I spend every off minute I can recuperating. I’ve asked for help where I can and I pace myself the rest of the time. With any luck, as the medicine does its thing, I’ll be more and more my old self.


On the one hand, I’m lucky because I don’t have the worst of the emotional symptoms of depression. Most of my feelings are due to knowing that I’m not able to do more right now. And I don’t know how to accept that. Everyone has been patient with me and I’m grateful for that. There are times where I just need to sit in silence and let my brain calm down and relax.



Photo by Mike Dennler on

I feel like I am a smaller version of myself trying to pilot the full-size version of me. Think how exhausting that would be if each action, like moving your arm, required concentrated effort to move while also being several times its normal size. That’s about how it has felt. Every action is a chore. Draining. Difficult. Every day is like climbing a mountain in fog.


I’m mostly in cheerier spirits and I try to focus on happiness and on the things I have been able to do. I try to keep up with my awful puns, even if I can’t say them in the moment. I try to keep with my usual routines and that means getting out of the house for more than just work.


They say it’s one day at a time. I often feel like it’s one hour at a time. I push through where I can, I rest when I must, I do what I can, and I have to let the rest go. I’m glad I sought help when I did. Things would have gotten so much worse if I hadn’t. I’ve always tried to be the trooper and fight through, but sometimes we just need help. For me, this was one of those times.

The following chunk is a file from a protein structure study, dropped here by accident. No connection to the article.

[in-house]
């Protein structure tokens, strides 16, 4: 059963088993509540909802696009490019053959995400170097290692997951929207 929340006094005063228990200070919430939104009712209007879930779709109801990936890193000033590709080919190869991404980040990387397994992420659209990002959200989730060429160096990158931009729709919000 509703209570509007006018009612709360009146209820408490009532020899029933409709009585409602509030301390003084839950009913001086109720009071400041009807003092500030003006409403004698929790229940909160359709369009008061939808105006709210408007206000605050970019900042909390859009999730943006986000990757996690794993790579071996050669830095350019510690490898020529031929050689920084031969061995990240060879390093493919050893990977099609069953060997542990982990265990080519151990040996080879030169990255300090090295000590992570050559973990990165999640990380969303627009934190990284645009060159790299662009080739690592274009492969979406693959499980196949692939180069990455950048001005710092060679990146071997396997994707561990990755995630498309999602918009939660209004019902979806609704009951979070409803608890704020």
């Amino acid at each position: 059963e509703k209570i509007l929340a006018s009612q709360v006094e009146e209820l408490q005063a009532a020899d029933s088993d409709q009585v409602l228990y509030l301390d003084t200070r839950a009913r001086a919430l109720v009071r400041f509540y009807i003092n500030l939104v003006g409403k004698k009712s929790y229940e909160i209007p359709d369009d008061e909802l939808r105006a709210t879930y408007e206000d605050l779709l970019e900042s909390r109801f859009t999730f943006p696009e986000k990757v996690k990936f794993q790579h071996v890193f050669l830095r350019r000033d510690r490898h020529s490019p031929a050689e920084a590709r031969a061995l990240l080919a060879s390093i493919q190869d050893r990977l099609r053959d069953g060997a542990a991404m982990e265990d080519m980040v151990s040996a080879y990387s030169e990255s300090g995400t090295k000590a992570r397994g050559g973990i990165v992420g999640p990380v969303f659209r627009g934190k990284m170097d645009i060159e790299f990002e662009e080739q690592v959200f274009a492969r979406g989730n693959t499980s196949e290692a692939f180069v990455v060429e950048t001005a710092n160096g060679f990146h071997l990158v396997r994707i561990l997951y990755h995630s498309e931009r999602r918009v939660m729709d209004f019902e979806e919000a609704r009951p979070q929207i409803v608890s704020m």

And with all this going on, my mom suddenly, unexpectedly passed away one month ago. I don’t even know how to handle that on top of everything else. Some days it feels more real than others, that she is gone and I can never talk to her again or do lunch or go to a show. Other days it feels like I just haven’t called her recently. It is a strange pain. But I have her kitty with me everyday, a gentle reminder of how much love she had for the world around her.


I share this in case you are going through difficult times. Don’t let yourself suffer. Get help sooner, not later. There is no hero award for making it through without help. And to all those who see me with a little less bounce in my step, this is why. I’m ok. I’m just struggling. To my family and friends, let’s still get together and have some laughs. I will need rest breaks but it’s just how I have to cope right now. To my students, your well-being and education are still my priority. I’m just a little slower but I’ll be ok.

I’m not asking for sympathy, just understanding and patience. There are plenty of people literally fighting for their lives who are in worse situations than this. My heart goes out to those of you dealing with such things. May you find your light and hope in the days ahead.